Here at ComicsAlliance, we've talked a lot about the presentation of women and sexuality in comics. David Brothers recently did a series of posts examining different books to see who did it right and who did it wrong, and along the way, he provided a breakdown that showed exactly how the exaggerated cheesecake that has become a standard practice in super-hero books can ruin a comic, not just on an aesthetic level, but in terms of storytelling.

At first glance, Ann Nocenti and Harvey Tolibao's Green Arrow #7, a book full of panels like the one above, seems like a prime example. When you read the story, however, it's one of the few times that the over-sexualized depiction of the characters actually works.It's a tough trick, but I'm not surprised that Nocenti would be one of the creators who has the ability to pull it off. She has an incredible track record of dealing with sexuality in super-hero comics, particularly in her run on Daredevil.

It's the book that she's best known for, and for good reason. She was able to bring a level of complex storytelling to the comic that would've fallen flat under a lesser writer, and all while working within the context of a super-hero adventure. Removed from their context, the high points of her work on Dardevil would sound like the craziest, most bizarre examples of super-hero excess that you could imagine: Daredevil fights a demonic vacuum cleaner for an entire issue during Inferno. Daredevil beats Ultron to death with a stick (and a pick-up truck driven by Karnak of the Inhumans) on a pile of robot skulls during Acts of Vengeance. Daredevil and Bullseye cosplay as each other while fighting and yelling about their roles as hero and villain.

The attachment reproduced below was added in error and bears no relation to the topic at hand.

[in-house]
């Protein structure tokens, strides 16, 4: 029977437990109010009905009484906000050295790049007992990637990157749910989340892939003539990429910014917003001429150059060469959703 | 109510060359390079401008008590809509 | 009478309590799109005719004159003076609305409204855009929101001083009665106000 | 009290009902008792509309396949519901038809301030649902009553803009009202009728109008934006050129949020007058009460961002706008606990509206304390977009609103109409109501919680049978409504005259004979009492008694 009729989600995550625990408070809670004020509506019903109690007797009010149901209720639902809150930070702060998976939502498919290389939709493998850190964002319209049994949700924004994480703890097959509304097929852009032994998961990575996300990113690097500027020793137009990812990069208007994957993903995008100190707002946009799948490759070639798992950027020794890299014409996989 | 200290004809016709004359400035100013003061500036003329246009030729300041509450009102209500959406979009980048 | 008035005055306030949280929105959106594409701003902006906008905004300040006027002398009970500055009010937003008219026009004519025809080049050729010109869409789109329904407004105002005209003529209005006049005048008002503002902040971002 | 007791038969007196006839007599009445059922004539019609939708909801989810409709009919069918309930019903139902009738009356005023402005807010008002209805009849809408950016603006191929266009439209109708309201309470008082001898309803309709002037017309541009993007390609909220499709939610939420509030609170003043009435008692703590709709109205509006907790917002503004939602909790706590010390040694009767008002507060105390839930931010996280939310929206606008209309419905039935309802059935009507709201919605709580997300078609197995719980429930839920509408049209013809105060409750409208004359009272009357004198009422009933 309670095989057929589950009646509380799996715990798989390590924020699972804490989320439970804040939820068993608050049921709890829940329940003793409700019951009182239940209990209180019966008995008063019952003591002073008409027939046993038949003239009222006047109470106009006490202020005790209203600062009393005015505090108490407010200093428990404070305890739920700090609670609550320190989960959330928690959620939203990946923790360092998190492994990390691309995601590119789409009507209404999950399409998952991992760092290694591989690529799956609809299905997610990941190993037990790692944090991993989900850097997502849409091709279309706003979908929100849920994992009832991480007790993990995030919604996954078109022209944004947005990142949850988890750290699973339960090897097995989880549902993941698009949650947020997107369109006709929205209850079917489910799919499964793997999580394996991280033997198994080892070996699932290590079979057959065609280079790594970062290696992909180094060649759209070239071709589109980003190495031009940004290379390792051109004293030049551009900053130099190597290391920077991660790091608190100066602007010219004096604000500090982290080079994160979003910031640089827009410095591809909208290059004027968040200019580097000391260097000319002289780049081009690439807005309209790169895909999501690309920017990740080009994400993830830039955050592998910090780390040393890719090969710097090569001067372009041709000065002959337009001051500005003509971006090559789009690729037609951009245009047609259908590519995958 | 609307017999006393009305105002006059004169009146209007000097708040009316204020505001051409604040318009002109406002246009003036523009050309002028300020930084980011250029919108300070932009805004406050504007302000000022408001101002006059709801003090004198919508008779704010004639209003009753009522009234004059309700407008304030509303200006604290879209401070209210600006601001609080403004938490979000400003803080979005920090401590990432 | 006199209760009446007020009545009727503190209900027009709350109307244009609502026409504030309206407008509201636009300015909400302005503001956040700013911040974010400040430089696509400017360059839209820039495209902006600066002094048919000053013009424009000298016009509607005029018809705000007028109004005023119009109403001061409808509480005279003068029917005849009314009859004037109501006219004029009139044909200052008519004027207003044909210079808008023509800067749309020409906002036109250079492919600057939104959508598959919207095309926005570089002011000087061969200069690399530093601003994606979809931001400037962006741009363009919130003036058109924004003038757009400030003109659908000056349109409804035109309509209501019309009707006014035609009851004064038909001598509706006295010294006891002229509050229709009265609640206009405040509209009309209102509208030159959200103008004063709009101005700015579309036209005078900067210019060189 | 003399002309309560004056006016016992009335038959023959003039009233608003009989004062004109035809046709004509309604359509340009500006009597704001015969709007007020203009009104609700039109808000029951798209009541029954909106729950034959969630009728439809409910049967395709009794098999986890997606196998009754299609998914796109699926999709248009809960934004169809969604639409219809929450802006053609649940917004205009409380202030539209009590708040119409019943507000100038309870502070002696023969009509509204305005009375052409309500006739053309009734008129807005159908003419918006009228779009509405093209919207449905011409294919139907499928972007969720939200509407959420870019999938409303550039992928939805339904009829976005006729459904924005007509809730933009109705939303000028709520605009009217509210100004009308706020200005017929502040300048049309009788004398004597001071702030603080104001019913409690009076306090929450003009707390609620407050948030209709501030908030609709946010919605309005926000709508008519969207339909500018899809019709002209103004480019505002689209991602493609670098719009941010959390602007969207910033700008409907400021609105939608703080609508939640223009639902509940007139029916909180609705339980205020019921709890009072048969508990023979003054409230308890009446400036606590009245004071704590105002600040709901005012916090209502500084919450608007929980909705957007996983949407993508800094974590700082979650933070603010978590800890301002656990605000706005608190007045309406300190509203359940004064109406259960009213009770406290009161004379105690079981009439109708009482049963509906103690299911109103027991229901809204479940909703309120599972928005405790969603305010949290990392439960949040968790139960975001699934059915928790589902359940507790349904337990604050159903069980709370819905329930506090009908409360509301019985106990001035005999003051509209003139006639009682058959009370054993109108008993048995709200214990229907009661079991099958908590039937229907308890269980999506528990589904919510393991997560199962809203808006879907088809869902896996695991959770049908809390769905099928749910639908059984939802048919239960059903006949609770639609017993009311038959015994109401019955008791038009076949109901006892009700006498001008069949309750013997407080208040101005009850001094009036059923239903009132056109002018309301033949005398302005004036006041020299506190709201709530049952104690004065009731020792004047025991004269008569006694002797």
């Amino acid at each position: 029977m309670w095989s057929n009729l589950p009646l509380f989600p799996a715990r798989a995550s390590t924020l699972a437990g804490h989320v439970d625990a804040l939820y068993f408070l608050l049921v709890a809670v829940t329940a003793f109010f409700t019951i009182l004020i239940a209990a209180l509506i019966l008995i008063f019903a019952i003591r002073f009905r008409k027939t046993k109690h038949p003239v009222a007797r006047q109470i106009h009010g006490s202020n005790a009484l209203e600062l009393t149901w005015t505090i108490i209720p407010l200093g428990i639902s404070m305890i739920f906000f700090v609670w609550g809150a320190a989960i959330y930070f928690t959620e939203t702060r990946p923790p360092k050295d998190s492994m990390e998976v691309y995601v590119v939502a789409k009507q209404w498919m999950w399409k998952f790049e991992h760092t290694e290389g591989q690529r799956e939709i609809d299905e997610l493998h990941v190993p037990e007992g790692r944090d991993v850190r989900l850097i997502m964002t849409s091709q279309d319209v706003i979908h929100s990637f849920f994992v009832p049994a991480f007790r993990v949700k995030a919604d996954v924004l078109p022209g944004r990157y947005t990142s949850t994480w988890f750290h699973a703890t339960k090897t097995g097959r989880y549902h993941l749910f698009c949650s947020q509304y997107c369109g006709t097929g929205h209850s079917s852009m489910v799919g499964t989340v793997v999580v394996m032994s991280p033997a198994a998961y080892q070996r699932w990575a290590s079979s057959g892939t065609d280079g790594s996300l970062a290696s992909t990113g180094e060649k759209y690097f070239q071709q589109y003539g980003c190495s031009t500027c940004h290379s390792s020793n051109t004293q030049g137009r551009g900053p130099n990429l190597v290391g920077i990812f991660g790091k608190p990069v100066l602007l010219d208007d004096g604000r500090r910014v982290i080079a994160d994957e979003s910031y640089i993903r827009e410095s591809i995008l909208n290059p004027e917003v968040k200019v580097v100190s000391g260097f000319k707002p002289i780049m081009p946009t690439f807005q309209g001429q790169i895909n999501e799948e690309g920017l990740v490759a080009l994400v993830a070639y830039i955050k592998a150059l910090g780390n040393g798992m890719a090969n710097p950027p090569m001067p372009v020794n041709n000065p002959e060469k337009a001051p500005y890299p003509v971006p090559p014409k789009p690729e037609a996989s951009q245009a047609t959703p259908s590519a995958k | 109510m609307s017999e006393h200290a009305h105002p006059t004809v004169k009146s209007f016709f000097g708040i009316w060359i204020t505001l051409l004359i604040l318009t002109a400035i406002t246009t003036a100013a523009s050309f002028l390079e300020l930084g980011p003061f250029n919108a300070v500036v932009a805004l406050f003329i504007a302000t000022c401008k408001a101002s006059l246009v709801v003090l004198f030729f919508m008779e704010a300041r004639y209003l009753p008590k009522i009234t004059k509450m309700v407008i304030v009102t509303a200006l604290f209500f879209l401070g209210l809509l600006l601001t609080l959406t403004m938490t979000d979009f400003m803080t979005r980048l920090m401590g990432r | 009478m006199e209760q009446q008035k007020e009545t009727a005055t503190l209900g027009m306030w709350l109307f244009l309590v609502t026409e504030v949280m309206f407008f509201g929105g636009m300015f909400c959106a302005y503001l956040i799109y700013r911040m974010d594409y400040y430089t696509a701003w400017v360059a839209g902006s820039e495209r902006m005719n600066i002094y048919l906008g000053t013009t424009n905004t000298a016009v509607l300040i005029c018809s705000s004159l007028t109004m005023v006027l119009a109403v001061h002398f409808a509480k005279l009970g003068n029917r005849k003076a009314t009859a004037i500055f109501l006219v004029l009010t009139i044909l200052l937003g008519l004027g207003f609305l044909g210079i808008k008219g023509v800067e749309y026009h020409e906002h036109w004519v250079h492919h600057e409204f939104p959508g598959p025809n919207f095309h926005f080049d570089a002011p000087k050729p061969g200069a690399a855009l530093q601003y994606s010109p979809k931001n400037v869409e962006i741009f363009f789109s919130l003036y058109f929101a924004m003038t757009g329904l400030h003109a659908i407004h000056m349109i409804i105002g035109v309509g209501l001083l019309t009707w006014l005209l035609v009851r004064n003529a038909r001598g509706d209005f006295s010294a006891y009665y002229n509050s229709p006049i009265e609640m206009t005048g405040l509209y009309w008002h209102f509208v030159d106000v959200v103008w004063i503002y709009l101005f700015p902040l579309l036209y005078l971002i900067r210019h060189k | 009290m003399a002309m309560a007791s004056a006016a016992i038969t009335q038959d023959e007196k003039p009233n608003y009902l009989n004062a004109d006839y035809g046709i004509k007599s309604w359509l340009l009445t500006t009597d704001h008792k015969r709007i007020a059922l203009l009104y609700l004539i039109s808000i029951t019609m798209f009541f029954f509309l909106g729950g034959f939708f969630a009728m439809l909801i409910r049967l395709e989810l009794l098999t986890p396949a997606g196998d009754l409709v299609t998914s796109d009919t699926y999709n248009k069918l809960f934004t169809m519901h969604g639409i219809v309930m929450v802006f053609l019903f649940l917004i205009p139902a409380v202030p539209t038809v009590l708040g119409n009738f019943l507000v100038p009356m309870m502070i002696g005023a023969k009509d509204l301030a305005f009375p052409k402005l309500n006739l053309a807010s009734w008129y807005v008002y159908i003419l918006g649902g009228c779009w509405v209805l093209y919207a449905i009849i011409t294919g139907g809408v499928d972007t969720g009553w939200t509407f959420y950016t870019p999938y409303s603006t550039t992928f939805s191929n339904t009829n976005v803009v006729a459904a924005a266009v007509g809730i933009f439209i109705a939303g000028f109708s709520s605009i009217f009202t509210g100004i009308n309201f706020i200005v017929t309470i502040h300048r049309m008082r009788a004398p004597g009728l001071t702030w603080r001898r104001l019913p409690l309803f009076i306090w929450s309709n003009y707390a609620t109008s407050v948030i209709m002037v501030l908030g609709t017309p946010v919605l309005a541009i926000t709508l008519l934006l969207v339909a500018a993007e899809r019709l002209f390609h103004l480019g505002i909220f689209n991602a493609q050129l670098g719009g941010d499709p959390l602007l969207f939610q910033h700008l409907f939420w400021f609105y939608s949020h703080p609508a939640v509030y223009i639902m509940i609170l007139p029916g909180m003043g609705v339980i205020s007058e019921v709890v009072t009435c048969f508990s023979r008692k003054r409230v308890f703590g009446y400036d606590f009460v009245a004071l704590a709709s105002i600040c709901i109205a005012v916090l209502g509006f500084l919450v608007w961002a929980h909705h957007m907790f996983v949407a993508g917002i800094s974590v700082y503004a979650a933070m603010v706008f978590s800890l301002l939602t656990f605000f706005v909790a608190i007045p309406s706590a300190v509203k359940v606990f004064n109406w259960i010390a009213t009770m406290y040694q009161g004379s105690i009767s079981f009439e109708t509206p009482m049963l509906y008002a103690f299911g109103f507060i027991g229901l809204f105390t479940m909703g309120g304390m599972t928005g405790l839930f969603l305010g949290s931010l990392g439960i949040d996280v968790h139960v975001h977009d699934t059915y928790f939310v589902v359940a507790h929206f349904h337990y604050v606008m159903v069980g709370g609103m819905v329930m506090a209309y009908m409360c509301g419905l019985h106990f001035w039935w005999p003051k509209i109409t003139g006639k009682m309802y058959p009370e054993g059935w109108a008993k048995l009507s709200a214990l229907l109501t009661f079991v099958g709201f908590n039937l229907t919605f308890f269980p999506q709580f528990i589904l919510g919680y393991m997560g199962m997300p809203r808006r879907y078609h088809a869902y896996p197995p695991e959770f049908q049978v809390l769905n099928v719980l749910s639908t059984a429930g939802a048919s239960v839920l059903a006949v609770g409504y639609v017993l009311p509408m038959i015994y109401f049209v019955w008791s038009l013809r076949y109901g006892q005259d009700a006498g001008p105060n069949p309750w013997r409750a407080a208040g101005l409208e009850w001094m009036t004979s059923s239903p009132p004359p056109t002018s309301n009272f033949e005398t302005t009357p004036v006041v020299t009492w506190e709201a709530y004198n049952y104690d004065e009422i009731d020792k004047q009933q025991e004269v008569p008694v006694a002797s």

As weird as all that stuff might sound if you haven't read those issues -- and that all really happens, and it's all really great -- but it really just serves to deliver these amazing stories dealing with morality, psychology and sexuality that have rarely been equaled in comics.

The latter mostly came in the form of Nocenti's most famous creation from her time on Daredevil, Typhoid Mary. 25 years later, she still ranks as one of the best villains ever created with the sole purpose of seducing the hero, springing from the pretty hilarious idea that she's a girl who's too hot for Daredevil to resist, who literally has pyrokinetic super-powers.

Nocenti's not doing anything quite that serious with this issue of Green Arrow, but it is that smart. And more than that, it's honest about it, which is actually pretty refreshing, especially in the context of recent missteps like Red Hood's passive, Real-Dollesque Starfire. To be truthful, I'm not a huge fan of Tolibao's art in this issue. The lines are a little too busy, the coloring's a little too garish, and the action's a little too stiff. But the posing? That's not a problem. The sexuality doesn't detract from this story, it's part of it, and it serves it.